Today I had my students conduct their first online math discussion. I put them into groups by table and gave them some word problems from the book to discuss and solve together. I asked them to solve one problem at a time and to not move on until they had either agreed upon an answer or had agreed that everyone’s answers were logical. (The problems were estimation so there was some variance expected.) Here is an example, with the names blurred out, of the types of discussions that my students were engaged in. The goal is for students to not just share answers but to explain how they would solve the problem, justify their answers to their group mates, understand each others problem solving methods, co-construct a way to solve the problem, and come to a consensus on the best answer or answers for the problem.
Most of my students really seemed to enjoy this, however there were a few that were clearly taken aback by the fast pace of the online discussion. I know how they feel. I remember the first time I tried to follow a Twitter discussion. Mind boggling. So how can I make this a rewarding learning experience for them?
1) Smaller Groups: Because this was a first shot I just had them discuss in their table groups. That’s 5 to 6 kids. Way too many kids. I usually have 3 as a limit for anything involving math and I plan on sticking with that in the future.
2) Ability Grouping: No, it’s not what you think. In fact, although I’ve seen teachers use a lot of homogenous grouping with this type of work, I actually prefer the heterogeneous group. It helps students see all the different ways of solving problems and benefits everyone in the group in one way or another. The ability I’m talking about is online collaboration ability. Some students can easily adapt to the fast paced reading and typing of these conversations as well as switching between written and verbal communication. While others prefer to take their time to think and respond slowly. Perhaps it would be more appropriate to call is “style grouping.”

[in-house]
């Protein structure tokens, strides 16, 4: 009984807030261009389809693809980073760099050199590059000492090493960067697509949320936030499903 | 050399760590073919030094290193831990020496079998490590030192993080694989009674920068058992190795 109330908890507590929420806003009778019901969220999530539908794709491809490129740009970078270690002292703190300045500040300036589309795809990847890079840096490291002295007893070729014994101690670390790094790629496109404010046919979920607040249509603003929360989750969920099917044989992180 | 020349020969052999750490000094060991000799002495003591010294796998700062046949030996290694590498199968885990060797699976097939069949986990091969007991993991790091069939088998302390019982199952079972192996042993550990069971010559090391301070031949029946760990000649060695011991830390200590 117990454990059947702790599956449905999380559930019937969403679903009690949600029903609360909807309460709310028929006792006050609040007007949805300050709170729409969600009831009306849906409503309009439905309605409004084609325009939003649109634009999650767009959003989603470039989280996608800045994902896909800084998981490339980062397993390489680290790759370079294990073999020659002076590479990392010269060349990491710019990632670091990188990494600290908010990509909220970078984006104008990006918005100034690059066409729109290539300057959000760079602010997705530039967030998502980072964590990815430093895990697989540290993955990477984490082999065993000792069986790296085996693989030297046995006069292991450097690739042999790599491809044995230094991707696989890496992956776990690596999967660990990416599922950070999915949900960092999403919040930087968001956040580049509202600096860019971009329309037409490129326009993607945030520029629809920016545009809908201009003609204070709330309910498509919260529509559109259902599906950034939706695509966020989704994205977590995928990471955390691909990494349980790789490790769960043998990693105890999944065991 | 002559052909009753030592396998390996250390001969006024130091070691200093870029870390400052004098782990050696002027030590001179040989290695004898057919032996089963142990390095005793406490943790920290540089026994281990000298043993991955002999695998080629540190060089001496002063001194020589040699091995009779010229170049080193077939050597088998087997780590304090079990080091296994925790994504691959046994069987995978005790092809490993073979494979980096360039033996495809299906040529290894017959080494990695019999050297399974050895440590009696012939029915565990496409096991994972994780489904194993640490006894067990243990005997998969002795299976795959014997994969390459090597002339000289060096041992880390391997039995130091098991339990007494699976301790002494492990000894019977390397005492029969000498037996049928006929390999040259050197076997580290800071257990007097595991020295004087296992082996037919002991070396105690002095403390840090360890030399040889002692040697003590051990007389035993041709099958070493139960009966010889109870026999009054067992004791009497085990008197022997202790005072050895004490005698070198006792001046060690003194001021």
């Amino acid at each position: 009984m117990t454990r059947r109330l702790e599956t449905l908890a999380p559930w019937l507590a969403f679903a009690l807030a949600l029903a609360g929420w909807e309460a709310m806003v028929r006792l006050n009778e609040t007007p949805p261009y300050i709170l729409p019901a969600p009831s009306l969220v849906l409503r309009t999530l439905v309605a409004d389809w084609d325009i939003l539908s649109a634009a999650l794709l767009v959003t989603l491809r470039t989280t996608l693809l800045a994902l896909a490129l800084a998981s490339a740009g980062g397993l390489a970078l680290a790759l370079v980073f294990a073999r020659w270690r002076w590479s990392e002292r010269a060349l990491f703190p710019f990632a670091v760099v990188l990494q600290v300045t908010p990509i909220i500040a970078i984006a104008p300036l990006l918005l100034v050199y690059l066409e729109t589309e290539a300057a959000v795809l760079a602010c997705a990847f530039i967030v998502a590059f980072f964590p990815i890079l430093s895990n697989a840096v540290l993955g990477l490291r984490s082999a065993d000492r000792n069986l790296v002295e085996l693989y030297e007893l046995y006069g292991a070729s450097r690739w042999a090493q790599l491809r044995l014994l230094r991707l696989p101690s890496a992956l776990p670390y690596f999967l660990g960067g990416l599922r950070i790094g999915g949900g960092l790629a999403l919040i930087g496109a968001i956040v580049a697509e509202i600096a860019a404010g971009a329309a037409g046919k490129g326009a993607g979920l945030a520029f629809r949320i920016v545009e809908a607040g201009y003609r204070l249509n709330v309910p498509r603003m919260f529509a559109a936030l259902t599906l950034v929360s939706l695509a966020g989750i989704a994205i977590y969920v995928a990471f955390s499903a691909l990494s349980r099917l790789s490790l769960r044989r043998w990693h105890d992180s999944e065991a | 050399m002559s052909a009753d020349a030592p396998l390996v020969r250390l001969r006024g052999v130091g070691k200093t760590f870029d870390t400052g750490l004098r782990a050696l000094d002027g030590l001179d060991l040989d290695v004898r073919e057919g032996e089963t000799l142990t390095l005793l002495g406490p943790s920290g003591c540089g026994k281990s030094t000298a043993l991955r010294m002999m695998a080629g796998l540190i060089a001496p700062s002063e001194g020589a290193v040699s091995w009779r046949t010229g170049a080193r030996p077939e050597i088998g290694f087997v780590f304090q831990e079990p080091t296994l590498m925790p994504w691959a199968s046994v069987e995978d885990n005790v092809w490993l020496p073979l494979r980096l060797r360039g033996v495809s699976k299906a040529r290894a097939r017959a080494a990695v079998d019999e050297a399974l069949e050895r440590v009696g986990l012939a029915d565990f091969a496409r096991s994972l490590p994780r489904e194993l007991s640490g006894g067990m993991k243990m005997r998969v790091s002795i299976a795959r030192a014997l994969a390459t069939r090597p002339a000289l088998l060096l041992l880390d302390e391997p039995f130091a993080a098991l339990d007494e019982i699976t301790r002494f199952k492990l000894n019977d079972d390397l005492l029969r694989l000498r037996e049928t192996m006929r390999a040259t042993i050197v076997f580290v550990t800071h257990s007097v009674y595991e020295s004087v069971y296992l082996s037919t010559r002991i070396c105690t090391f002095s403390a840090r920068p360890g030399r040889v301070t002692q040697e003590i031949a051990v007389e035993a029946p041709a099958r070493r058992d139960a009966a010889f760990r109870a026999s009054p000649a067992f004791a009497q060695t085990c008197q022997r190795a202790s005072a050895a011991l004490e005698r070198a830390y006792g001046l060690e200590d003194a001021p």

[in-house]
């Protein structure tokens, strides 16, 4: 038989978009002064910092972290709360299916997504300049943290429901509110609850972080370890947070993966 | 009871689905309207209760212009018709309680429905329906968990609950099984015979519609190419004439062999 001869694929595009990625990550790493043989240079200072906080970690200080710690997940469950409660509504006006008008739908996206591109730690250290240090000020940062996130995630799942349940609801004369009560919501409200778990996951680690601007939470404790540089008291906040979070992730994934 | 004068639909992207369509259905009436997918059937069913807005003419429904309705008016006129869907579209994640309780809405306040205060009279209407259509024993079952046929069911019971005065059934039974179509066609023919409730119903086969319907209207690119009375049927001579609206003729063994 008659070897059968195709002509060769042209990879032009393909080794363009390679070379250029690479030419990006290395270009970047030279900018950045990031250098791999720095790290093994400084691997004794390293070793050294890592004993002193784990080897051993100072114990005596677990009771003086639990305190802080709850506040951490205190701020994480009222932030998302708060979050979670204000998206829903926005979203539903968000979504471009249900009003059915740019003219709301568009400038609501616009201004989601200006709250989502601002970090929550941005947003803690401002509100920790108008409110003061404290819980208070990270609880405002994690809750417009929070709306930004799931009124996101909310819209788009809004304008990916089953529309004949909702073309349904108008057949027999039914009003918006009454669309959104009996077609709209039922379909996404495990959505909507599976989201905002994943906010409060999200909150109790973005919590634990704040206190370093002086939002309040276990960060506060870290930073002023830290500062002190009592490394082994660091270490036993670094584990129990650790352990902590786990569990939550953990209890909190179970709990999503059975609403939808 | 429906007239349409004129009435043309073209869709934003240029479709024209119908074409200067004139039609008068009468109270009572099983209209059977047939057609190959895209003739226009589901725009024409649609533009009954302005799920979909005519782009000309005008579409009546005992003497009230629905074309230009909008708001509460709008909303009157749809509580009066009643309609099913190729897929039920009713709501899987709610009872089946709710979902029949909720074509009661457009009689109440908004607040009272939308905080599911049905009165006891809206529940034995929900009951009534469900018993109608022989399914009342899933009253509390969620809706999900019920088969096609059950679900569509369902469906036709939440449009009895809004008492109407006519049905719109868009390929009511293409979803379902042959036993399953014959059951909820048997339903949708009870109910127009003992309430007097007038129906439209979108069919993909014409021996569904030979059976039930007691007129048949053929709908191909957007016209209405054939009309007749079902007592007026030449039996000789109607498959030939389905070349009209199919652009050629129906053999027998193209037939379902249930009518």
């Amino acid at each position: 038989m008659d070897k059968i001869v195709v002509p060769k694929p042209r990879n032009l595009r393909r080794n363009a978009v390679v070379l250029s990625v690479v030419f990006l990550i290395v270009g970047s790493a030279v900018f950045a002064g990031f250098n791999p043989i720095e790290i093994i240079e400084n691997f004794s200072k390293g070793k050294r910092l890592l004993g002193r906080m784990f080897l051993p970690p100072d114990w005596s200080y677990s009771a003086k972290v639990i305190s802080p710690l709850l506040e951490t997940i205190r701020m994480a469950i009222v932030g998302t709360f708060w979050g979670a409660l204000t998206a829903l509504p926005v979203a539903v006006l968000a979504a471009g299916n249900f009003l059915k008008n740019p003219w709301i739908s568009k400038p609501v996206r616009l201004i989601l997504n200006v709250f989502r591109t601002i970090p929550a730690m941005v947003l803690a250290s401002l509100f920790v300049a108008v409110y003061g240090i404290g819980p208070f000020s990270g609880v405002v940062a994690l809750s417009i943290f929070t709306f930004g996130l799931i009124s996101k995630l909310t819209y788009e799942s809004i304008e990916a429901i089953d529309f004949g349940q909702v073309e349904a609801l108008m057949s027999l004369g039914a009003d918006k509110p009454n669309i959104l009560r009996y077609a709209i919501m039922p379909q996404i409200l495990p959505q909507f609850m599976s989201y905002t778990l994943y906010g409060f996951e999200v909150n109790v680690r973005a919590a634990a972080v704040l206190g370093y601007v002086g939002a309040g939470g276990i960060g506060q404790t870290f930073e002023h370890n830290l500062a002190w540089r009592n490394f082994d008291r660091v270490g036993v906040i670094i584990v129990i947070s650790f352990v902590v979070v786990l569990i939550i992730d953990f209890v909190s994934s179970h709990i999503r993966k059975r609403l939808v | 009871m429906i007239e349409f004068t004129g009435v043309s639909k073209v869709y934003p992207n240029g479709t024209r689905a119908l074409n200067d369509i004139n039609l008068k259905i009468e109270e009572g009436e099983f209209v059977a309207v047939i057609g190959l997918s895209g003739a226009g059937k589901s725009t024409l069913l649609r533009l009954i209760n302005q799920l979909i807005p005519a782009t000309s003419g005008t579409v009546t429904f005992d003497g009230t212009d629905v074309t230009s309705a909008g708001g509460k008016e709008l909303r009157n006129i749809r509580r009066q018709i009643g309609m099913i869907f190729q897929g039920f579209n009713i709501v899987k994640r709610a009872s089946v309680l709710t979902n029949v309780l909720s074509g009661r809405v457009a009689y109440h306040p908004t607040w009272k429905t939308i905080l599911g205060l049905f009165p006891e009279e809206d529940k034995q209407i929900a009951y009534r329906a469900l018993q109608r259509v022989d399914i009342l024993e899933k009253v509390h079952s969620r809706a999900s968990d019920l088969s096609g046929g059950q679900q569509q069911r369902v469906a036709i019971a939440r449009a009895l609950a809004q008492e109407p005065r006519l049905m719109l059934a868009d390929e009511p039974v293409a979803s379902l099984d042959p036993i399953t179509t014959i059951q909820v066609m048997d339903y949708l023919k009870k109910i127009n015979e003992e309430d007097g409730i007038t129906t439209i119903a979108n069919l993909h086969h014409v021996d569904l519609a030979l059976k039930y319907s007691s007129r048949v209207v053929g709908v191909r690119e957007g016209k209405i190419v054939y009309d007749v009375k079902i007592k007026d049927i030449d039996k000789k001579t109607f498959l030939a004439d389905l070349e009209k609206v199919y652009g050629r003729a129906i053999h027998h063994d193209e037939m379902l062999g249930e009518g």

3) A Head Start: It occurred to me that some students would benefit from a head start on reading and getting in a first comment in the discussion. This way they could have a few minutes to think about how they would solve the problem and get their first steps down in writing before the rest of the group chipped in.
I teach a lot of lessons on how to collaborate during the school year. That doesn’t stop when my kids get online to interact with each other. It’s a learning curve for all of us. It’s my hope that by applying these three strategies ALL of my students will get an opportunity to become comfortable collaborating in online discussions.